I see the lack of offensive development as a huge issue. I don't know about you all, but I would much rather hit 5 winners than wait for 5 errors 10+ feet behind the baseline. The problem is, I am 400+ miles away from my private coach, and developing without working together on court is so hard. I can hear one thing and understand it, but application is an entirely different battle.

Quote:
Originally Posted by lstewart View Post
Gino, I also agree that you just described tennis in general, and not just college tennis. I've got a 16 year old son that plays tournaments and hopes to play in college. The game you described is what has developed over the years with poly string, grip changes for more extreme topspin, racket development, etc. When i played college and open tennis 30 plus years ago, most of the elite players I went up against were serve and volley, get to the net as quick as you can. These guys came in on every first and second serve. I was more of a grinder then, so I was having to hit a good return and then a passing shot on the second ball, every point, all day. I agree that to many players the serve and volley is a lost art, but it is tough to handle the monster spin dipping returns. Doubles is the place to show more of the touch and variation you mentioned. You can chip, lob, attack, all the things that are difficult in singles. I have found that alot of the modern players have problems with my more classic game. I hit hard low biting slice backhands and approaches. The topspin group can struggle with these shots it they are hit at sharp angles and stay low. But at any time, no mater what the style of play, doing what it takes to do to win has been the goal. You can choose to play a style you prefer, but ultimately if you are not winning, you may not be in the line-up. I played for a strong NAIA program in the day, and I usually felt more pressure to win all the challenge matches on the team than the actual dual matches. We had lots of very good players not getting to play, so our off days from actual events, we had to compete for our spots with teammates. Just play a style you enjoy, do your best, and have fun. Whatever issues you have now, 30 years from now you will probably remember these days as great fun.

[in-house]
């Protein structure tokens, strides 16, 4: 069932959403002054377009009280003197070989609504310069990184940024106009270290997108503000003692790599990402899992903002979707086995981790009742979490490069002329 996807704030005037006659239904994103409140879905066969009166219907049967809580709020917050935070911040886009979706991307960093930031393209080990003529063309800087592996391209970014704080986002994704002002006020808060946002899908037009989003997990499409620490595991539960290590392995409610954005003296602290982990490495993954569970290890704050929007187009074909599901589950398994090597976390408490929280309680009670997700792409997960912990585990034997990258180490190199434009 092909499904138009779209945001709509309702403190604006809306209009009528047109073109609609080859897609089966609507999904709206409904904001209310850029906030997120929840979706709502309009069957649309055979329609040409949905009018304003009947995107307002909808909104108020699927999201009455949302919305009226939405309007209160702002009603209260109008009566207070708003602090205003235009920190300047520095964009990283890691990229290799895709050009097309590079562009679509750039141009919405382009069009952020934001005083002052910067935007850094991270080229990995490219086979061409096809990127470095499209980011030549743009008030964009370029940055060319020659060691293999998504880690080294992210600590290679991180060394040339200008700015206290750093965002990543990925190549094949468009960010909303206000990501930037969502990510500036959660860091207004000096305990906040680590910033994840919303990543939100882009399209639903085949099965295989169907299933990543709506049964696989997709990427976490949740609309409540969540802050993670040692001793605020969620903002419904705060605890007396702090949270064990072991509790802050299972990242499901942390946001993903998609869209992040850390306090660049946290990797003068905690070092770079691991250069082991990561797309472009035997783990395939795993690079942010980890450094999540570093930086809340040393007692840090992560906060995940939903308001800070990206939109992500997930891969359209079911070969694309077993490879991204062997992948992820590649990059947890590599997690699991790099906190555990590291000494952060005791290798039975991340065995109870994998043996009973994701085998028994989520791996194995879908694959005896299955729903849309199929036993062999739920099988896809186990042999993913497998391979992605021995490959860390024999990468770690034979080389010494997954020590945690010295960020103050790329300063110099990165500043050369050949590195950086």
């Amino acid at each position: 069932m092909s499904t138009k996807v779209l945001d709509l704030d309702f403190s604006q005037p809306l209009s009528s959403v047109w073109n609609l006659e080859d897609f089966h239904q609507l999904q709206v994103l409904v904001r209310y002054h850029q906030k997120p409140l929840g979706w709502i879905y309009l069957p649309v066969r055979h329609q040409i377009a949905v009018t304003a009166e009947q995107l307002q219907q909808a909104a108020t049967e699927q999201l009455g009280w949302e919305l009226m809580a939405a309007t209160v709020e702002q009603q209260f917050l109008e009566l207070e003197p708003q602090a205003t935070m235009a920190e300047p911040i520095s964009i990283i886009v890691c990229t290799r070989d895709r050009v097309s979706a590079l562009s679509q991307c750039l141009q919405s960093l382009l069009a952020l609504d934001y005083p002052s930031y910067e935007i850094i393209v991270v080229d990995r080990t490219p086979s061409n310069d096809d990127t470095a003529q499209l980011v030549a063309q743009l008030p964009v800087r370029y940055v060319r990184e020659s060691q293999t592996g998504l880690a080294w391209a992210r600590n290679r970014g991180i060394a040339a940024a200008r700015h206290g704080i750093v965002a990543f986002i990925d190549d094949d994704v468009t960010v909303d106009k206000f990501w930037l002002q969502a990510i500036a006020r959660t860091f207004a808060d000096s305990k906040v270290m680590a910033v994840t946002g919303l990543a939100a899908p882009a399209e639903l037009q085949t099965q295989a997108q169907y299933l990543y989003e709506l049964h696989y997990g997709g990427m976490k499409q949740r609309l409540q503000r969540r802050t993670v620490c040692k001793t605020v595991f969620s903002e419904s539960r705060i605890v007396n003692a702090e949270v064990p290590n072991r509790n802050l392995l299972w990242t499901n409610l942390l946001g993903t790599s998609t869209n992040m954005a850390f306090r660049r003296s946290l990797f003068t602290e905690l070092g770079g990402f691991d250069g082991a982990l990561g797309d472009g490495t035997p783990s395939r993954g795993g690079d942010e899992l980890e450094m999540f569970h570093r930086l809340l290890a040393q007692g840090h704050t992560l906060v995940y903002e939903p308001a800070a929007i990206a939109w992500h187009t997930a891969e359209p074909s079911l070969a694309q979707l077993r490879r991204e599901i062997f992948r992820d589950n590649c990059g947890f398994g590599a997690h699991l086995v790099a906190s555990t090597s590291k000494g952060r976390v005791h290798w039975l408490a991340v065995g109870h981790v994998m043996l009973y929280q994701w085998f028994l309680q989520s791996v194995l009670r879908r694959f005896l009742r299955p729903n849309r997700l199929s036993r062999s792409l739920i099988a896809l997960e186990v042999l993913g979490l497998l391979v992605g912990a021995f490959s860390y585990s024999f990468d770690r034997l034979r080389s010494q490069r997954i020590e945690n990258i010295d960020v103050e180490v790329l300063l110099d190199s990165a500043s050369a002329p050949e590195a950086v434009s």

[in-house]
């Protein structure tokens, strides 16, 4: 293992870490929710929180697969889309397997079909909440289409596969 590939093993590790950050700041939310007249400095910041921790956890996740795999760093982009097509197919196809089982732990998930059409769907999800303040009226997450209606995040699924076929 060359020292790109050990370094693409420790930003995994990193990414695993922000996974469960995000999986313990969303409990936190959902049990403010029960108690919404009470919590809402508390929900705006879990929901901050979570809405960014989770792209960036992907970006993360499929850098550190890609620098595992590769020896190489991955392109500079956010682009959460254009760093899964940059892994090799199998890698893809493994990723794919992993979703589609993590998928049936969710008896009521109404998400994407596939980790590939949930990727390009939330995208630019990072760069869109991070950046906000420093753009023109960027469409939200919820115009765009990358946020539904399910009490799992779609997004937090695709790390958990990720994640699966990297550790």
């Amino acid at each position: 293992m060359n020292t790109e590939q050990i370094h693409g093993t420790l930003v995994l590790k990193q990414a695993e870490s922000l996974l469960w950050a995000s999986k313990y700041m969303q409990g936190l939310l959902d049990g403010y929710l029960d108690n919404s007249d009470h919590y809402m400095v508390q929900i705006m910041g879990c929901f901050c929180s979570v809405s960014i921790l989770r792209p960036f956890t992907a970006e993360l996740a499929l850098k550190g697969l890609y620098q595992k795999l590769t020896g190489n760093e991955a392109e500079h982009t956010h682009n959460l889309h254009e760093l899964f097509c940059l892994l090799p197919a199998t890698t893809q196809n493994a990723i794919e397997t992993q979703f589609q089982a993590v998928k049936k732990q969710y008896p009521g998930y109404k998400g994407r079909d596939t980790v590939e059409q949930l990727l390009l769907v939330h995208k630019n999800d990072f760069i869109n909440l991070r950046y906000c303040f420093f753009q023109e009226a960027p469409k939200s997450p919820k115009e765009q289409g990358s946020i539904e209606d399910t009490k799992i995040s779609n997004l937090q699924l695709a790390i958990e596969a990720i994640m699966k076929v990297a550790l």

Awesome advice, I appreciate this.

Tennis is indeed changing at every level and most likely instruction is changing with the modern game. I think the reason I am referring to the college tennis arena is because that is where I am at in my playing career. But I also believe in the junior game and on the adult circuit that there is more variety, and I did come from a very strong section of our country. At the junior level a coach can acknowledge strength and weakness and formulate playing styles based on these indicators. Furthermore, I also think that there is much more opportunity for a player to have freedom in their tennis outside of the college setting.

No matter what, tennis in college is about winning. Winning is huge - and maybe I got away with not winning all the time in the juniors because my game looks pretty. But, it's not about strokes looking great, it's about the score looking great. I think I can leverage some of the things I do well (like you talk about biting slices) against opponents who like to play stereotypical college ball, but I also think that mentally I am not strong enough to do this consistently. It's pretty damn difficult to hit 30 quality balls, but I think that's a good thing for me to work on as a player. Who knows, maybe in my late 20's I'll be really good at playing a more defensive player.

Again, thanks for the advice. It means a lot to me. I will be working on just playing tennis the way I like it. Hopefully that will yield some W'S.